Wednesday, December 02, 2009

Movie Mini Review: The Blind Side

Title: The Blind Side

Sandra Bullock, Tim McGraw, Quinton Aaron

Plot Summary: An affluent white Southern family adopts an athletically gifted homeless black teen. They provide a bed, home, food and educational assistance that eventually allows the teen to pursue a football career.

My Thoughts: The Blind Side is based on Michael Lewis' book (same name) about physically gifted but socially disadvantaged teen Michael Oher.

The story is fairly well known by now, and the movie is directed as the quintessential holiday feel-good hit. It wastes no time charging the emotions with a sad soundtrack to match the tragic life circumstance of the principal character, Oher.

I have some pretty mixed feelings about the film, and it could be that I'm just over thinking it.

It does deliver on the tugging-at-the-heartstrings mission of the typical holiday hit. Pretty much all of the ladies in the theater were tearing up within 20 minutes of the start of the movie. By the time Michael Oher admitted that "I've never had a bed before" there wasn't a dry female eye in the house.

But there was something about how the film was executed that just made me felt a little uneasy. It's a good story, don't get me wrong. But I don't know if it was the directing or the editing or what, but it just came across to me a bit exploitative.

One problem is that the story is rife with stereotypes. From the affluent southern bigot to the redneck southern bigot to the black gangster thug to the poor ghetto junkie mother, there was no real character development even in the primary characters.

The other problem I had was what I perceived to be a not-so-subtle mixture of white guilt and White Man's Burden. The implication was that these white folk could save the black folk. It was a simplistic portrayal of race relations, where there was an opportunity to take a serious and sincere look at social issues that still exists.

Finally, Sandra Bullock's portrayal of Leigh Anne Tuohy really was tragic. I guess it could have been the director's fault, but Bullock managed to take what should have been one of the most sympathetic characters -- the woman who took a black kid from the projects into her home, fed him, clothed him and championed his education -- and make her an unlikable shrew.

Bullock's interpretation of Tuohy was that of an uptight, bossy, entitled harpy. Really, I remarked to my Supermodel Wife at about the 30-minute mark that "That woman hasn't smiled once yet." A few minutes later, she managed to squeeze out the ghost of a grin, but made it look painful, like it was about to break her face.

It was really almost enough to make me racist in reverse.

The rest of the cast did an okay job. Tim McGraw played an Everybody Loves Raymond househusband and Jae Head channeled Macaulay Culkin circa 1990 as the youngest sibling. Kathy Bates... was in the movie.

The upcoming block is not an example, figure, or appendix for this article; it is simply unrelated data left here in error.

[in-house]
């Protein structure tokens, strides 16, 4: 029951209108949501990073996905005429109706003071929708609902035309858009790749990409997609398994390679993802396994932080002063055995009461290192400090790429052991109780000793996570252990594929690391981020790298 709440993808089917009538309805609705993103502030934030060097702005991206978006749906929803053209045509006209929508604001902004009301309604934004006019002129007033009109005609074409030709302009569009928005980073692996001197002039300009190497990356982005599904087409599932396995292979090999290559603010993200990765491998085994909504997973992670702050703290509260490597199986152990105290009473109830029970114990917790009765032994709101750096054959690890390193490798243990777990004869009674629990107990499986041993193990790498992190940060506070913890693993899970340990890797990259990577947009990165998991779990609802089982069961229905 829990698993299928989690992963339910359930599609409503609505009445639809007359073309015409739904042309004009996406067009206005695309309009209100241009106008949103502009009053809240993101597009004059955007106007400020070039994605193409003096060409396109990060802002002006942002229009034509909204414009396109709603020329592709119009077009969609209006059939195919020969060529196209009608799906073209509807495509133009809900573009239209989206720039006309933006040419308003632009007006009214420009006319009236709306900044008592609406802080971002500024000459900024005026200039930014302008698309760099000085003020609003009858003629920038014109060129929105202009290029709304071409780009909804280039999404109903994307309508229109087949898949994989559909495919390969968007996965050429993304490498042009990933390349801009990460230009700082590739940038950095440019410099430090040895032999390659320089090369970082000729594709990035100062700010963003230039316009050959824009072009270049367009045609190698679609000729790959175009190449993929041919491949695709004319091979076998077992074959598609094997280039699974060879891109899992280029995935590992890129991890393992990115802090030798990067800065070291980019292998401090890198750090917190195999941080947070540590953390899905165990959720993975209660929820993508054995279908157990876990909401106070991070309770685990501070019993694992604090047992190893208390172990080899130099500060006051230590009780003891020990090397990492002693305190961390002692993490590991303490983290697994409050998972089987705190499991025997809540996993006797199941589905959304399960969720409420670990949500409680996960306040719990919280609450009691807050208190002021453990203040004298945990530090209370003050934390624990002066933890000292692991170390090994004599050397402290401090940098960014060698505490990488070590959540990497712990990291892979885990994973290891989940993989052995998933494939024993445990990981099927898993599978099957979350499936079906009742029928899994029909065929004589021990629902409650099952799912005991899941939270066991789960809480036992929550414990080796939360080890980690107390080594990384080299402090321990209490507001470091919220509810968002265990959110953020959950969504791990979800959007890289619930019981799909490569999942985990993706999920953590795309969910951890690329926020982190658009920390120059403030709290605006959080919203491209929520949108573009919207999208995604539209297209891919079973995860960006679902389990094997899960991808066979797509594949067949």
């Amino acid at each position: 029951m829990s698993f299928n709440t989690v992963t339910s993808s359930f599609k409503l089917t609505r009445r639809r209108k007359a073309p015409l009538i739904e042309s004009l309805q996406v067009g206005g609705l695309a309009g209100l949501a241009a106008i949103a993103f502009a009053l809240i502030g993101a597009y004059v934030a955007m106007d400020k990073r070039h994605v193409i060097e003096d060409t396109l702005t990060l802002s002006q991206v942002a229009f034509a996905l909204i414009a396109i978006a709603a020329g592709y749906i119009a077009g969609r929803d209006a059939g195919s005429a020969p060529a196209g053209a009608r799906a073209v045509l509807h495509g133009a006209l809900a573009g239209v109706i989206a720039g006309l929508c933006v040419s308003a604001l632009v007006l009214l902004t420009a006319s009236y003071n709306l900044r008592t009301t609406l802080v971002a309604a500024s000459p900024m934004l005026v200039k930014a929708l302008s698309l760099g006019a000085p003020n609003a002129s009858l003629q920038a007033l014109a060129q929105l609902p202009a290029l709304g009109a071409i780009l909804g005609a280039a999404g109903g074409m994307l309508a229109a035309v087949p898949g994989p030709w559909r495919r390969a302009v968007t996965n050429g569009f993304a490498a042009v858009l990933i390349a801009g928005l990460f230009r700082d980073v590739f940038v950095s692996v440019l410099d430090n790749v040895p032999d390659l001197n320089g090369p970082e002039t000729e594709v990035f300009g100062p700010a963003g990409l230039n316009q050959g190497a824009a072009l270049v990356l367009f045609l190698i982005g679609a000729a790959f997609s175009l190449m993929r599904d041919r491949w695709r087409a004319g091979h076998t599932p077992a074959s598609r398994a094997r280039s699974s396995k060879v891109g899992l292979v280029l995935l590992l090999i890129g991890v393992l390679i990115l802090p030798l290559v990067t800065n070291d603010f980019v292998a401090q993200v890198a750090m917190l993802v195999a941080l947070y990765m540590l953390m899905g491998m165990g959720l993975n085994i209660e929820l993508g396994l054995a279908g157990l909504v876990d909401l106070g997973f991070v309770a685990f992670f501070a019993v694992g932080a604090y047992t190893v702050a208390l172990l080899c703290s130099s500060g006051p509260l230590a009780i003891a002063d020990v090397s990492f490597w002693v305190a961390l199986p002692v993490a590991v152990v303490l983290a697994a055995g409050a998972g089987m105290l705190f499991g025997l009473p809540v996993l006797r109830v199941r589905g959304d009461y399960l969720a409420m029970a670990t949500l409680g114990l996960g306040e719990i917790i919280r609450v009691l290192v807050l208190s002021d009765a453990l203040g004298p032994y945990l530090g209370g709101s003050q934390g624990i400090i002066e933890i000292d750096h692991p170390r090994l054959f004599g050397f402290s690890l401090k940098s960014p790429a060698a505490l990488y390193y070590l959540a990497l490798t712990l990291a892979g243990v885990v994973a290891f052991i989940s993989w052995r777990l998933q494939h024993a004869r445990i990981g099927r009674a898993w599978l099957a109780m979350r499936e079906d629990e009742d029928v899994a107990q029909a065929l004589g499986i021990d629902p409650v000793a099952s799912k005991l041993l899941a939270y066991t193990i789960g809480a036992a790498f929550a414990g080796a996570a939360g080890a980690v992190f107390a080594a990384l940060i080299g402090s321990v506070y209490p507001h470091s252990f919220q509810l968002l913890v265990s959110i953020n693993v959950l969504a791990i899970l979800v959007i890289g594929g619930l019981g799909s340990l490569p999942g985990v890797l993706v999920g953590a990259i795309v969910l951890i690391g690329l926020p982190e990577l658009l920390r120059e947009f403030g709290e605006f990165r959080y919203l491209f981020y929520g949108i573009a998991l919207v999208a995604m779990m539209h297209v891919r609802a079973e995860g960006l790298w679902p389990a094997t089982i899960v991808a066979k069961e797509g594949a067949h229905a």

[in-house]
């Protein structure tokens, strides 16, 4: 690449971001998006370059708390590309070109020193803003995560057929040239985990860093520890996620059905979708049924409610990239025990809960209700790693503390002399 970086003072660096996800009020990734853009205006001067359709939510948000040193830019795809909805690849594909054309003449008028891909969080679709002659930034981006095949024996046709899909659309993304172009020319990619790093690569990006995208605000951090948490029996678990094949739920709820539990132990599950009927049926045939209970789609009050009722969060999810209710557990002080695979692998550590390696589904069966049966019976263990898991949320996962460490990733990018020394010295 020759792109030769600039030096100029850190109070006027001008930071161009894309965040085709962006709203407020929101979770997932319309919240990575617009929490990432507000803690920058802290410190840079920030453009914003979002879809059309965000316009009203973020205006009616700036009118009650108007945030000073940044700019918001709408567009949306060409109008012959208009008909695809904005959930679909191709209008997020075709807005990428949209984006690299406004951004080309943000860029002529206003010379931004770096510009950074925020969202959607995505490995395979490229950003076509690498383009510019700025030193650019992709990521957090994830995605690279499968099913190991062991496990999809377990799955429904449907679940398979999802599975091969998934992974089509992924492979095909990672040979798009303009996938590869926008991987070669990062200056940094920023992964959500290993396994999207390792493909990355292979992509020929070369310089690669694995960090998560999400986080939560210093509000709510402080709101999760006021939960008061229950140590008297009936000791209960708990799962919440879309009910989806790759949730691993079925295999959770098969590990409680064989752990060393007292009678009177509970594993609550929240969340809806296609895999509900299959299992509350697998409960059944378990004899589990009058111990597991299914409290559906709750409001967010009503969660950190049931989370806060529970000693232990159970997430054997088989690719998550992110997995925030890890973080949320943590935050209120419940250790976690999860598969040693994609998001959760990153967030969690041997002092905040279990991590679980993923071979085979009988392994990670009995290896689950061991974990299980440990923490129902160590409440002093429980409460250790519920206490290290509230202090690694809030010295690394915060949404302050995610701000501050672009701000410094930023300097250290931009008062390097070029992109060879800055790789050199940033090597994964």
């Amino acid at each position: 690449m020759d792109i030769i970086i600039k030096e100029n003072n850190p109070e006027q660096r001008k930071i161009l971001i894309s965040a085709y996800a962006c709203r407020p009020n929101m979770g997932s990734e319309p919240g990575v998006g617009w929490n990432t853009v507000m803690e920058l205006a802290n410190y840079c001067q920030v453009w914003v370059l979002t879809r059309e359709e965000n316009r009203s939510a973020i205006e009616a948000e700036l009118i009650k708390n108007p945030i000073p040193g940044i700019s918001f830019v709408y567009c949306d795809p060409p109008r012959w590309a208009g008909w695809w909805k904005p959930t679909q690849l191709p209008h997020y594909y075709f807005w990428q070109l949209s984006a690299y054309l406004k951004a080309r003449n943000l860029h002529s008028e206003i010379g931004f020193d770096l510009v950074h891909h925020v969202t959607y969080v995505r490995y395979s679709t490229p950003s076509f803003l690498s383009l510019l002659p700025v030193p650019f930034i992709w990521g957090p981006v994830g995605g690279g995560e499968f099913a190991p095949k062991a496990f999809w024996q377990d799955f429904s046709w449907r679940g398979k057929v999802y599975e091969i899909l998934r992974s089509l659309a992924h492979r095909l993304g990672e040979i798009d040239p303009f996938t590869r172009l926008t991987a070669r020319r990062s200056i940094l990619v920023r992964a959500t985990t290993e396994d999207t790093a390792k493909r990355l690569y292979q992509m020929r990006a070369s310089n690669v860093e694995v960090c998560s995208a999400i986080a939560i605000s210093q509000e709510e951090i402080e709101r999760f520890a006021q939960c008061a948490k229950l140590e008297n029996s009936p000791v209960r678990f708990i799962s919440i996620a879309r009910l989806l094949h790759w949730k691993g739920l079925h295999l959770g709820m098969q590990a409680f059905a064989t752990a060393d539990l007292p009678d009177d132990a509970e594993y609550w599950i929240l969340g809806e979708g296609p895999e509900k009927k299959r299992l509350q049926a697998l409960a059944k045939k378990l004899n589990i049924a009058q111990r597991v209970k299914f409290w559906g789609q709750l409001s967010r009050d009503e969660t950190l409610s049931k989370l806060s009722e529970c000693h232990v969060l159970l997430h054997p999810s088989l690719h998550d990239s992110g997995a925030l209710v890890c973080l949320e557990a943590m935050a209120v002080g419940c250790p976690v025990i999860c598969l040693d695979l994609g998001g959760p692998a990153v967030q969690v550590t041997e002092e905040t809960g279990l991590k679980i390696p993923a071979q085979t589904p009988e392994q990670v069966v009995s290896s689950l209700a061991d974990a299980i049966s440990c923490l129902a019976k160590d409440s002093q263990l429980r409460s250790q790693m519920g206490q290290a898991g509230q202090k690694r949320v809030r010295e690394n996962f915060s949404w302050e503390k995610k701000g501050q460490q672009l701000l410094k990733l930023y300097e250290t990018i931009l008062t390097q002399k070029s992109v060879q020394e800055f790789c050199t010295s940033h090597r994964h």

The best acting job probably goes to Quinton Aaron as Michael Oher, though the sparse dialogue and understatedness of the character made it easy for him.

I hate to get too down on the movie. Like I said, a lot of people really liked it and it is a good story -- maybe even inspiring if you don't think too much about it. I would recommend the book over the movie, though.

Final Rating: Two out of five stars.

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  1. I have not seen the film and only just heard of it last week. However I am prepared to declare that you are ABSOLUTELY CORRECT on every one of these things, based only on a shaky grasp of the plot and a truly cheesy trailer.

    And also based on a 8 decades of Hollywood moviemaking.

  2. Thanks for the review. I tend to avoid those films which deliberately try to manipulate me emotionally, and this sounds like one of those.


  3. I don't mind a movie being emotionally compelling, in fact I expect it. That's what real art is.

    But you're right. There's a difference between emotionally compelling and emotionally exploitative.

    On the other hand, I can't really "blame" Hollywood. American History X was much better, far more compelling and a more serious look at race relations. But it would never attract the kind of mass audience as The Blind Side.

  4. I am glad I skipped this post until I actually saw the film and I have several thoughts.

    First, I think you suffer from not being able to take Hollywood for what it is, entertainment. It was an entertaining film and the only problem I saw was that pace was at time kind of all over the place. We never got a true sense of how much time was passing, days months, years... etc.

    Now about stereotypes and race relationships... I don't think the film is about it and only skirts the issue, it does not try to make a statement but just makes it feel present. I almost venture to say that what it did try to say is that there are white people out there that can see beyond the color and call someone their kid.

    Sandra Bullock did an ok job, but I did not judge her too harshly, I don't know the real person that she was portraying and for all we know she was dead on. I did not see her as not likeable, I saw her as someone that knew her place and used it to get what she wanted.

    The other characters, specially the black people were very accurate from my experience. That is how thugs and their underlings act... that is how they live... I don't think it was lack of character development, I just think as a society we are not ready to face that even though we know not all black people are that which movies portray, there are many that do live in those kinds of circumstances.

    I give it one more star than you.


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